Looking at zoological gardens, private menageries, circuses, and natural history museums, this fascinating account explores the surprising extent of the exotic-animal trade in 19th-century England and its colonies. Filled with entertaining anecdotes--from the tiger that prowled down St. George's Street in London with a boy in its mouth and the polar bear that killed a dog in Liverpool to the kangaroos hopping around the lawns of stately homes and the boa constrictor who got loose in Tunbridge Wells--this book also shares how the animals played a key role in the project to ensure that leisure was educational. As it demonstrates how the trade was intimately connected with the tides of Empire, it will be of interest to academics and general readers alike.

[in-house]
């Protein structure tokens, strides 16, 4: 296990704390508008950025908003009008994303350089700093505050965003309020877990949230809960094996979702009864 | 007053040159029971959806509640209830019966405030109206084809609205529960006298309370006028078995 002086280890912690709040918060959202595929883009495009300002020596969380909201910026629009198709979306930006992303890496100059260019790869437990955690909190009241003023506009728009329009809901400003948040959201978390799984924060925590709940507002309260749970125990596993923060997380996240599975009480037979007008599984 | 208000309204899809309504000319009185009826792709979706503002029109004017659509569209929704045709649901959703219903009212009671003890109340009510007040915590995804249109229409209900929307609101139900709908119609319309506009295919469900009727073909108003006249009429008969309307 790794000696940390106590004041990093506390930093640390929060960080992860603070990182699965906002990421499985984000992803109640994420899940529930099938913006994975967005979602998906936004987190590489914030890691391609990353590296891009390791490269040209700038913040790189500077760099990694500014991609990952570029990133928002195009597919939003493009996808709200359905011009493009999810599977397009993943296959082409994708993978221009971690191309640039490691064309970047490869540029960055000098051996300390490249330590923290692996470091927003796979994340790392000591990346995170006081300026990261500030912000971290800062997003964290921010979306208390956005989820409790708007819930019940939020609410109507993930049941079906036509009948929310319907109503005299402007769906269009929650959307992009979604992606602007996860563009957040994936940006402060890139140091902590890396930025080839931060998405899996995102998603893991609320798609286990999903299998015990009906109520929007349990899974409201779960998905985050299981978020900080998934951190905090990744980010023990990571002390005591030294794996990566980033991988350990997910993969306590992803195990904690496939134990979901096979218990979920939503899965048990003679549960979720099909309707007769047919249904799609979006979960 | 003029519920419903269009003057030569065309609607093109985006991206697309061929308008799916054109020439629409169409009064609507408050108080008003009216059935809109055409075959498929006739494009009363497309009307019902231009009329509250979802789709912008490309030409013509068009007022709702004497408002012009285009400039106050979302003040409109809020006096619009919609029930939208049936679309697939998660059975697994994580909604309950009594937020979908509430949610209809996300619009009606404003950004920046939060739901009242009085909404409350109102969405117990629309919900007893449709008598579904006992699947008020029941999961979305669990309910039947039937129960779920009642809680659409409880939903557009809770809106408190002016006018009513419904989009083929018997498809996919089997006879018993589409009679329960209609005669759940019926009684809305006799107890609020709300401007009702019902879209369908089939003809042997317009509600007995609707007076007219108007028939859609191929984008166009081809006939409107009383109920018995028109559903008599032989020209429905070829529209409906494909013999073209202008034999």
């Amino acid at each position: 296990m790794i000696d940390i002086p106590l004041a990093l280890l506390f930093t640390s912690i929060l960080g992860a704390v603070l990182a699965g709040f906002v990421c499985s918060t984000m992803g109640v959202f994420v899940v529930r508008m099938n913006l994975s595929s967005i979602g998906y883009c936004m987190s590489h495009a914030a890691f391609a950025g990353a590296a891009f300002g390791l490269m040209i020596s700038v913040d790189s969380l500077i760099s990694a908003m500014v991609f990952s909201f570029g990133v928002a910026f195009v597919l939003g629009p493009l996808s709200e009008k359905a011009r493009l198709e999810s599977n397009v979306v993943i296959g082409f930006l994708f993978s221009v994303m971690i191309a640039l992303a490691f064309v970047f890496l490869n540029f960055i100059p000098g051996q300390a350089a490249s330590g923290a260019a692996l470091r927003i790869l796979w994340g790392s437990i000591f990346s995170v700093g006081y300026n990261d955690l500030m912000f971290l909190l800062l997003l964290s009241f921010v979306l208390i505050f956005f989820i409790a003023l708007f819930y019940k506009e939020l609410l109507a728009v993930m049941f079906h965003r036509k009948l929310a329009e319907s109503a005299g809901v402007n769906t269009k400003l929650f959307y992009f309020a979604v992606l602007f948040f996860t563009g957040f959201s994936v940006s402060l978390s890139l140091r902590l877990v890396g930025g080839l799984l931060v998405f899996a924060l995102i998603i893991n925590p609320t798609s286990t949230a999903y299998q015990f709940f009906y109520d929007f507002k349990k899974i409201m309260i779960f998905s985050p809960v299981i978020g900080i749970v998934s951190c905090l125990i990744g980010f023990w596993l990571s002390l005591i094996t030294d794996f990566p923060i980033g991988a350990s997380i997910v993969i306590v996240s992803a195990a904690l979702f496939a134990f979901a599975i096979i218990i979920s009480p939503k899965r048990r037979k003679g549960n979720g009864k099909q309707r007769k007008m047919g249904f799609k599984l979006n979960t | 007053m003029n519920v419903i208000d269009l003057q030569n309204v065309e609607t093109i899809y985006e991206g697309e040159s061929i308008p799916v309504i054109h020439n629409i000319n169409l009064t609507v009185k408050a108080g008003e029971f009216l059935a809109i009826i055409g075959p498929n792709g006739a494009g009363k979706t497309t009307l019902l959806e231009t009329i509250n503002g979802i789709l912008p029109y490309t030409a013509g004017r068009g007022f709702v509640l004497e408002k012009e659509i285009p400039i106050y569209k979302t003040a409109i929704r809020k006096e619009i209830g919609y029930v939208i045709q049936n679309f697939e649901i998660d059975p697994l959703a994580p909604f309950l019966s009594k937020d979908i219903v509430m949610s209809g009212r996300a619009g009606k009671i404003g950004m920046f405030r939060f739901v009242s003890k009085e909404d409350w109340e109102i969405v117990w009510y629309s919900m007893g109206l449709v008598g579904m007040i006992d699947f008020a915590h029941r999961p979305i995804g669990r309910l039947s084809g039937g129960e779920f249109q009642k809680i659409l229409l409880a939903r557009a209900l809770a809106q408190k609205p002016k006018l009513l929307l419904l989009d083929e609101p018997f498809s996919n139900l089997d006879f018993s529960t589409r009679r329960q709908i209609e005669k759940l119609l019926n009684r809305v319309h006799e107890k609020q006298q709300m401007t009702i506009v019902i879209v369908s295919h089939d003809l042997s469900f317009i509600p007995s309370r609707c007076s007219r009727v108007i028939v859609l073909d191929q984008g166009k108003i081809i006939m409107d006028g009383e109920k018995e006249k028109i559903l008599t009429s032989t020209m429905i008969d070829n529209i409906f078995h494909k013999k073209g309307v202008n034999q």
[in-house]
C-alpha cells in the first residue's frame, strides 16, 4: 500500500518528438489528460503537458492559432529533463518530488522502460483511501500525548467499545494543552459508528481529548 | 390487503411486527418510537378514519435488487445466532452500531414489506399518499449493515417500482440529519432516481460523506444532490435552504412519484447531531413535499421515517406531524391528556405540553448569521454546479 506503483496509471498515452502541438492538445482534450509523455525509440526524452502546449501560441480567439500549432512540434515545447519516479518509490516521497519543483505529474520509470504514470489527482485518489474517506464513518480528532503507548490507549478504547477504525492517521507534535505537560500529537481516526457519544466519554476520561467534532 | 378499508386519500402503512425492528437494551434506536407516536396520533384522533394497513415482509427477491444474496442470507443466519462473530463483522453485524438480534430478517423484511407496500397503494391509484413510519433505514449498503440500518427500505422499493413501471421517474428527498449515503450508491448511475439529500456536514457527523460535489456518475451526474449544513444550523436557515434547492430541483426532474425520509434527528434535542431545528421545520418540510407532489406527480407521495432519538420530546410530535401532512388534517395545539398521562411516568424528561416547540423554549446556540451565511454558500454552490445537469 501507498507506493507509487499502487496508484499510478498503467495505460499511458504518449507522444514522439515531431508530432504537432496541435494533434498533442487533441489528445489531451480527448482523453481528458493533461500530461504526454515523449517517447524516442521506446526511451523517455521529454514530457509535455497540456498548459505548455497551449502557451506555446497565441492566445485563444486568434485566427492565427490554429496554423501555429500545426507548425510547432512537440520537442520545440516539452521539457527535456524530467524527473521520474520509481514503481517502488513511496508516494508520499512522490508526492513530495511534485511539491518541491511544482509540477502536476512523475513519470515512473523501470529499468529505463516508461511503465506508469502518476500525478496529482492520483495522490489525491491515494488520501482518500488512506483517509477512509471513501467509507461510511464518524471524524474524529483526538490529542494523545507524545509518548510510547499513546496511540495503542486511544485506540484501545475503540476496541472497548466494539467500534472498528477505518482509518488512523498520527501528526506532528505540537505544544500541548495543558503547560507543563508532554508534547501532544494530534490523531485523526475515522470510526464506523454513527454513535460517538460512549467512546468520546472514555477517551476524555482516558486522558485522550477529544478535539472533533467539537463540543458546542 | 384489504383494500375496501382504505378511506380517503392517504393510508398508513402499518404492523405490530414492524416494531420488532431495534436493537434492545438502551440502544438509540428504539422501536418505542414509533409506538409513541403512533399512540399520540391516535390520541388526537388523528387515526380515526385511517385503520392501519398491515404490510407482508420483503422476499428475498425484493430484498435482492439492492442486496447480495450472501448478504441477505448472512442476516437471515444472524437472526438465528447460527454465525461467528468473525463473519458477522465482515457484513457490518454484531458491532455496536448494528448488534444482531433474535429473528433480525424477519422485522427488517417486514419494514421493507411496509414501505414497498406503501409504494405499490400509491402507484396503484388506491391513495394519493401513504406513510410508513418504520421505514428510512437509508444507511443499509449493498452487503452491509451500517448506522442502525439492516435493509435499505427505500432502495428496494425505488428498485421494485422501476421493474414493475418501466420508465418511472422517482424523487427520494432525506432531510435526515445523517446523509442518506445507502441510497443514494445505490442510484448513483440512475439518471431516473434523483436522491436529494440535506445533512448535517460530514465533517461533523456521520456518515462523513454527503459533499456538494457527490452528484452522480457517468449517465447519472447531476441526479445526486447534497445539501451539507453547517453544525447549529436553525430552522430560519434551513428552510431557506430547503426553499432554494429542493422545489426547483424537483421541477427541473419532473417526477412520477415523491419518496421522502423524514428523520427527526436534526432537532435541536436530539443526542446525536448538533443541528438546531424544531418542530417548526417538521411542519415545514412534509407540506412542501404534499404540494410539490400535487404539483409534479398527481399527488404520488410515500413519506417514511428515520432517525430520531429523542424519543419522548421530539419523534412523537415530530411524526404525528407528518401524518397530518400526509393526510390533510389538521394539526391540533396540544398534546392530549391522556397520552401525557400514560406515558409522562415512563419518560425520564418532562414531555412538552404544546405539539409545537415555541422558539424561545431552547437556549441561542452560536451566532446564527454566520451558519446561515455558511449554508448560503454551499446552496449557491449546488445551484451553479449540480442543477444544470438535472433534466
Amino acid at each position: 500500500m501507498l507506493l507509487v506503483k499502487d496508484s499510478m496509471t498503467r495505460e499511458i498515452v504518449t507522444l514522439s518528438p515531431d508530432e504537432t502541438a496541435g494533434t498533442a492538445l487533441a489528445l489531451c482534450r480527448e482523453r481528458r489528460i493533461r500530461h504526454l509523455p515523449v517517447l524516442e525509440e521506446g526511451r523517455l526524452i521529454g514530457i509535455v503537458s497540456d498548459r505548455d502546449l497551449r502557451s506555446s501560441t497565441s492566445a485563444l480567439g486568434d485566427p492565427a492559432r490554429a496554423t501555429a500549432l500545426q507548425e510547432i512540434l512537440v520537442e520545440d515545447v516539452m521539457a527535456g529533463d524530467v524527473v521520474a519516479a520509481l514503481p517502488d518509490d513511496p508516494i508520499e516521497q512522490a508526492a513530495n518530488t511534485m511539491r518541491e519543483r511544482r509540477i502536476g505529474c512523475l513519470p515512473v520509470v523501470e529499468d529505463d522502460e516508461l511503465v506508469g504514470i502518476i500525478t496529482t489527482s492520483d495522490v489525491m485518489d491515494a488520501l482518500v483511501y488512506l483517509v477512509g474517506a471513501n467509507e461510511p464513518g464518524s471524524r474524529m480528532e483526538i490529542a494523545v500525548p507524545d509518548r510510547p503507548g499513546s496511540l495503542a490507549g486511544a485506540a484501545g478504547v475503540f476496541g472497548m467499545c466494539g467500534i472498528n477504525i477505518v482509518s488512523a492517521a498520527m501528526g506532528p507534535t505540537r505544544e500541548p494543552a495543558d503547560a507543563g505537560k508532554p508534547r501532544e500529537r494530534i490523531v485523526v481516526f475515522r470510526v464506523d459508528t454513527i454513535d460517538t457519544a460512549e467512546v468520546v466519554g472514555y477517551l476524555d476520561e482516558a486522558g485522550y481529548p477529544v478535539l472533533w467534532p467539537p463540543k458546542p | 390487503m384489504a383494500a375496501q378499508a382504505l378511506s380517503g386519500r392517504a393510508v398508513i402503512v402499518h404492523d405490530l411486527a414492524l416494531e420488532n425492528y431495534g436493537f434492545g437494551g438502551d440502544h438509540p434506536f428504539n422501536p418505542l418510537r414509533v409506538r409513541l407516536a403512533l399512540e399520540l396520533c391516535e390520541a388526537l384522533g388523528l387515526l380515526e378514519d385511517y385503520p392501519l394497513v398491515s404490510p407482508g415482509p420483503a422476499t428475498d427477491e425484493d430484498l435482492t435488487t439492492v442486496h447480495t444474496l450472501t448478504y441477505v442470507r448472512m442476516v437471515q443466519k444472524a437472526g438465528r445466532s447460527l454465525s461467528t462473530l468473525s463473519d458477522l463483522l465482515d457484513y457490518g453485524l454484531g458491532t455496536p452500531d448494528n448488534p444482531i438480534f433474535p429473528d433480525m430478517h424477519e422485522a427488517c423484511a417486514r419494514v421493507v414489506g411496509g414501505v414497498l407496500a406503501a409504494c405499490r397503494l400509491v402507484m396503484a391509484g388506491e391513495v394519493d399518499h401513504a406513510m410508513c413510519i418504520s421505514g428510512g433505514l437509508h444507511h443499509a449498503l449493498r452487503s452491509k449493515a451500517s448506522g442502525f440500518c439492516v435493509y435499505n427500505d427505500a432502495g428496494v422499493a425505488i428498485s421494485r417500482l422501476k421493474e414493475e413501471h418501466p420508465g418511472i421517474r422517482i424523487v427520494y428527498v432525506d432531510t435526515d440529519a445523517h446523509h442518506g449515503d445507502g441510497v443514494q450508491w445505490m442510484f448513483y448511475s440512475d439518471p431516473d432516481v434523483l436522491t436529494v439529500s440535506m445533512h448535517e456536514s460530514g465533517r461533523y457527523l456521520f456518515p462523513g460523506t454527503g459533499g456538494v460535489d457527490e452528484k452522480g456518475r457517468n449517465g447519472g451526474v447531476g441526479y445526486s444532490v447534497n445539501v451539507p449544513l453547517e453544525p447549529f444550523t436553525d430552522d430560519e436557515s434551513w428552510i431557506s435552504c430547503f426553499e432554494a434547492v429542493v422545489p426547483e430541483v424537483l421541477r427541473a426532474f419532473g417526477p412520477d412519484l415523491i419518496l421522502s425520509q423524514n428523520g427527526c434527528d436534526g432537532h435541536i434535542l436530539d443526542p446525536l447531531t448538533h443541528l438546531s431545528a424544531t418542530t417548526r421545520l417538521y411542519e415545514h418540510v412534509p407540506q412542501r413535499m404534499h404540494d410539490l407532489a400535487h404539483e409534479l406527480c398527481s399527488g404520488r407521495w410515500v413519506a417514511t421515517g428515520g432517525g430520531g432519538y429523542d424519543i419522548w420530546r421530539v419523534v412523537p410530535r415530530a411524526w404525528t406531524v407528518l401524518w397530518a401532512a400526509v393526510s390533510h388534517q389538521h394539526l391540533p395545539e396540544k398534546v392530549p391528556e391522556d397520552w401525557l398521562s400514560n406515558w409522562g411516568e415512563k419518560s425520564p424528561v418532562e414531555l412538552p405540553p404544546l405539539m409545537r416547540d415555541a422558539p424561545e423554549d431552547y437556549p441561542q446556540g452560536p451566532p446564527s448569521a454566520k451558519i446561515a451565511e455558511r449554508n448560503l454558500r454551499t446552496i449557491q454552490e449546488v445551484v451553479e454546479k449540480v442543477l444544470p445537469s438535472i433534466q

|Place of Publication||Oxfordshire, UK|
|Number of pages||196|
|Publication status||Published - 2012|
- England--Social conditions--19th century
- England--Social conditions--1066-1485
- England--Social life and customs